Tuesday, 1 May 2012

Book Review: Perdido Street Station

Title: Perdido Street Station
Author: China Miéville
Year Published: 2000
Genre: Science Fiction, Fantasy, Urban Fantasy, Horror

This book has been showered with critical acclaim, described as “revolutionary”, “brilliant”, “complex” and “exhilarating”; having now finished it I can see why this is so. Not being an avid sci-fi reader, I can't really say whether the ideas and world that Miéville has imagined are filled with cliches or what have you. What I can say is that they feel original and are complex and rich, having a depth that goes beyond the narrative of the book.

The story takes place in the steampunk-y city-state of New Crobuzon, a deeply realised and terrifying police state, oozing with its own life, an organism in and of itself. The apparent plot involves scientist Isaac, who is commissioned by a fallen bird-man to restore his flight. Beyond that, I won't reveal more; this is one of those books where there are a few different plot threads going on which (you realise at about a sixth of the way in) end up coming together in some kind of explosion of awesomeness. At first, the going is a bit slow, but after a certain point, everything just kind of snowballs and it becomes quite the page-turner.

As mentioned, I'm not usually a sci-fi reader; my tastes in fantasy usually run towards floaty mythical beings, pretty magicks and boy wizards. It thus came as an off-putting shock when I read that Isaac's lover was a woman with an insect for a head (causing me to have the very reasonable objection of “ewwww” and so on). But once I got past that, it was relatively easy to accept the other terrors in Mi
éville's world, the worst for me being the process of Remaking, whereby criminals are surgically mutilated in various creative ways as punishment. In short, this book will not be everyone's cup of tea – there is nightmare fuel everywhere.

Other concepts and entities though are simply fantastical. I really enjoyed, for example, reading about the cultural aspects of the non-human races in New Crobuzon, as well as the way magic and science are integrated (though not being nearly as clever as the author, I am out of my dept critiquing the logic of it all). My favourite parts though must be the descriptions of the entities to which the mayor appeals. Yup, I know I'm being vague here, but a large part of the joy in reading this book was in concepts like those – things that aren't explained fully, but rather just glimpsed, so you get the sense of something much greater than that which appears on paper.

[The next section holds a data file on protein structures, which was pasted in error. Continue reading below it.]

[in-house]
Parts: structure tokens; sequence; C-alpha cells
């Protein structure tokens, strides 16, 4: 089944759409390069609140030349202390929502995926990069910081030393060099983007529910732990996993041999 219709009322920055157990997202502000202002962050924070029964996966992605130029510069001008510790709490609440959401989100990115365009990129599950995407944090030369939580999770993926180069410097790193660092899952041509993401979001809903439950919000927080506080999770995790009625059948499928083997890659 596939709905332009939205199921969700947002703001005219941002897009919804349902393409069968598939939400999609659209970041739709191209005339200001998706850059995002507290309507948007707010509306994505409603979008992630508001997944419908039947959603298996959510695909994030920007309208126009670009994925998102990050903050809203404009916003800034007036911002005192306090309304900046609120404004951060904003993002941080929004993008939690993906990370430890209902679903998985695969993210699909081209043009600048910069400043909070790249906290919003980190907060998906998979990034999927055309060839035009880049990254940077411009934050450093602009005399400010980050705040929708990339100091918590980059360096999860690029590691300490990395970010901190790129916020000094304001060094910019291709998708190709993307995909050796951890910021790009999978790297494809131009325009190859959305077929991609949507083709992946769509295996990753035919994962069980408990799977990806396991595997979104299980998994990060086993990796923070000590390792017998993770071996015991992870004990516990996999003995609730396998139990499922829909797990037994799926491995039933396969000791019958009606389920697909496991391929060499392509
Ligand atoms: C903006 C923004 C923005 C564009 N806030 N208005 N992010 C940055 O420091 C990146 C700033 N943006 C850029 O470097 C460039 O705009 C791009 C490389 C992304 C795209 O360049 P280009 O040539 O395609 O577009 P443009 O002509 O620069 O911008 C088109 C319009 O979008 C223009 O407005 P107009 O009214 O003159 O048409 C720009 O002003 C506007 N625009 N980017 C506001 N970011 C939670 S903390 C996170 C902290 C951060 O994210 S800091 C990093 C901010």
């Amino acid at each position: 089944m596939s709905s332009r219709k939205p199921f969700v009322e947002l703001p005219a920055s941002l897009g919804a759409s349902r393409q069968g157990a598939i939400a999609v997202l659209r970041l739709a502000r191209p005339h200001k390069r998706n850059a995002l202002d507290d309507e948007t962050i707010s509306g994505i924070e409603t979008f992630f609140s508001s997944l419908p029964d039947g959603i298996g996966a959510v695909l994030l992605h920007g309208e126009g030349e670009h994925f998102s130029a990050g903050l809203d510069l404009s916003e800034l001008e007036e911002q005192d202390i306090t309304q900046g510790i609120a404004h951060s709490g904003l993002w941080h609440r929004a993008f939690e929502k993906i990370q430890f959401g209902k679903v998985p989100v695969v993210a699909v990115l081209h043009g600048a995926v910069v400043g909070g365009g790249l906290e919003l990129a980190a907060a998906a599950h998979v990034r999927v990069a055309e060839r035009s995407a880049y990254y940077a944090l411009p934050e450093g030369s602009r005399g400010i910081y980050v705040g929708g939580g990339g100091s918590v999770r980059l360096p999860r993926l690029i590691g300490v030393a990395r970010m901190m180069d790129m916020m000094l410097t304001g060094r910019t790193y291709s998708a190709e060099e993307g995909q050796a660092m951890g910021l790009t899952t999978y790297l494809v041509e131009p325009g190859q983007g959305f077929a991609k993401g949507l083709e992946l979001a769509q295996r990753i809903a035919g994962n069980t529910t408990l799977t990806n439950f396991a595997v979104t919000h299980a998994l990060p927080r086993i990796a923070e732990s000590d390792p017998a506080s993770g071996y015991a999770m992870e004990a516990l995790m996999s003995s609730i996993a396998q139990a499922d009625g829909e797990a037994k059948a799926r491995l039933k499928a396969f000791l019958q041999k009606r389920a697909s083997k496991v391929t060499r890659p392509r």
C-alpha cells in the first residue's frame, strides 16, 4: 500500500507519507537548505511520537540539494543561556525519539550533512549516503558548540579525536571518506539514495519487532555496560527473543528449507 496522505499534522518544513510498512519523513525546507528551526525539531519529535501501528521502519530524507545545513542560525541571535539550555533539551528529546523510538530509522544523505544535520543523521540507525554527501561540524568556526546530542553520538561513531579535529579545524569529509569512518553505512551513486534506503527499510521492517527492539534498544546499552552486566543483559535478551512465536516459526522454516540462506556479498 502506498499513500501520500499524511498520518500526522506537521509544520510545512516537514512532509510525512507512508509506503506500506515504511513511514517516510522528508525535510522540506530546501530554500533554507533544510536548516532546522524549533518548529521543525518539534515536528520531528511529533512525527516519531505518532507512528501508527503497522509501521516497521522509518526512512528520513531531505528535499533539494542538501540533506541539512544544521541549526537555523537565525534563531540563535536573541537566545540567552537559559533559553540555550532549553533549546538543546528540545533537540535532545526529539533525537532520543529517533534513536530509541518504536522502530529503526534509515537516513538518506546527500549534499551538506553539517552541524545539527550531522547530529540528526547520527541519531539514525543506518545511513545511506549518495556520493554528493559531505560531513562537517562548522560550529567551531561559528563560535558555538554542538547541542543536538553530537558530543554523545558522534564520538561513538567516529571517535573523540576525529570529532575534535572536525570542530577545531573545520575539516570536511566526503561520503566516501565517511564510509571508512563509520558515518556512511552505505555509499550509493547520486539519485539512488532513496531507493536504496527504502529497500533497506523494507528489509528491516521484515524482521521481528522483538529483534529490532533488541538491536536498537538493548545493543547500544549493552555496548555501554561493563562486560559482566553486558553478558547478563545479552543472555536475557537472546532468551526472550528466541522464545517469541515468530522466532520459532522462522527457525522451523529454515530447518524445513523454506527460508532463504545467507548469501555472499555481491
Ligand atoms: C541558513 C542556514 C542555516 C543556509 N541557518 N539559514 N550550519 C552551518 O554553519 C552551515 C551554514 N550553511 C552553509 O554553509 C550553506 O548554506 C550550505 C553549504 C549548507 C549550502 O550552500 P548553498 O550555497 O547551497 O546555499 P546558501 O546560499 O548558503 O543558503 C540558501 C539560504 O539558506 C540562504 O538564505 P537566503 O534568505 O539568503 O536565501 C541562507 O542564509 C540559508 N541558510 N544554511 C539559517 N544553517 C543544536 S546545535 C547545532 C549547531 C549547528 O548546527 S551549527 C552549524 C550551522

The writing was another thing I had to adapt to, being dense with description, particularly with regard to the city. You feel sick reading about the churning sludge of polluted rivers, about the layers of grime upon sorry buildings. The language itself is beautiful but thick. It's great, but again, not everyone's cup of tea. If it helps, you get used to it and the writing does (objectively) get less description-heavy as the story progresses.

This isn't the kind of book I'd normally pick up, but I still enjoyed it and found it technically brilliant; it appeals to the intellect more than anything. I am wont to fall in love with much fluffier creatures and did not fall in love with Perdido Street Station. But that is a purely subjective matter and no indication of the quality of this book; I am, after all, someone who happily read
through Twilight.

Alex's Rating: 4/5

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